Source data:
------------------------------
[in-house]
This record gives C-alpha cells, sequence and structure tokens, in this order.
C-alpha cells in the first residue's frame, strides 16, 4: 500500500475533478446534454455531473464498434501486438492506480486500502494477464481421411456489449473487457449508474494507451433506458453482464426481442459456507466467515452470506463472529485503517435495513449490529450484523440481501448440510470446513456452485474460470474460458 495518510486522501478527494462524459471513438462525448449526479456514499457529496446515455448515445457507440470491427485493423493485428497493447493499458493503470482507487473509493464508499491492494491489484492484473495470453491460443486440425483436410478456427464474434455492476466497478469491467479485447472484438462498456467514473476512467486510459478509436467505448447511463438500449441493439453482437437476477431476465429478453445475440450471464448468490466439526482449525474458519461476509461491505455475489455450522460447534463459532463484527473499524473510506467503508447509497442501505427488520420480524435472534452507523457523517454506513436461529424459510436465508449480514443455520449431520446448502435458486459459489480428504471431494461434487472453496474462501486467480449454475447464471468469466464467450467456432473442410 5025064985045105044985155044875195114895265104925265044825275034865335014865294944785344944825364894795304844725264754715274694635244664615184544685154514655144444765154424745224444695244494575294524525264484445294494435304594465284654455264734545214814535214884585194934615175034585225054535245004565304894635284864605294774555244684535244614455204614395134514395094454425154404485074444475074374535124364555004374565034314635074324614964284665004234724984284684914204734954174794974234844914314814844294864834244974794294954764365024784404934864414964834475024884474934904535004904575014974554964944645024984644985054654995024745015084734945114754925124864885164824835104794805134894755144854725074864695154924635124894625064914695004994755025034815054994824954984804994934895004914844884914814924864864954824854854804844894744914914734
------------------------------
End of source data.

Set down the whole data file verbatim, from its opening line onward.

[in-house]
This record gives C-alpha cells, sequence and structure tokens, in this order.
C-alpha cells in the first residue's frame, strides 16, 4: 500500500475533478446534454455531473464498434501486438492506480486500502494477464481421411456489449473487457449508474494507451433506458453482464426481442459456507466467515452470506463472529485503517435495513449490529450484523440481501448440510470446513456452485474460470474460458 495518510486522501478527494462524459471513438462525448449526479456514499457529496446515455448515445457507440470491427485493423493485428497493447493499458493503470482507487473509493464508499491492494491489484492484473495470453491460443486440425483436410478456427464474434455492476466497478469491467479485447472484438462498456467514473476512467486510459478509436467505448447511463438500449441493439453482437437476477431476465429478453445475440450471464448468490466439526482449525474458519461476509461491505455475489455450522460447534463459532463484527473499524473510506467503508447509497442501505427488520420480524435472534452507523457523517454506513436461529424459510436465508449480514443455520449431520446448502435458486459459489480428504471431494461434487472453496474462501486467480449454475447464471468469466464467450467456432473442410 5025064985045105044985155044875195114895265104925265044825275034865335014865294944785344944825364894795304844725264754715274694635244664615184544685154514655144444765154424745224444695244494575294524525264484445294494435304594465284654455264734545214814535214884585194934615175034585225054535245004565304894635284864605294774555244684535244614455204614395134514395094454425154404485074444475074374535124364555004374565034314635074324614964284665004234724984284684914204734954174794974234844914314814844294864834244974794294954764365024784404934864414964834475024884474934904535004904575014974554964944645024984644985054654995024745015084734945114754925124864885164824835104794805134894755144854725074864695154924635124894625064914695004994755025034815054994824954984804994934895004914844884914814924864864954824854854804844894744914914734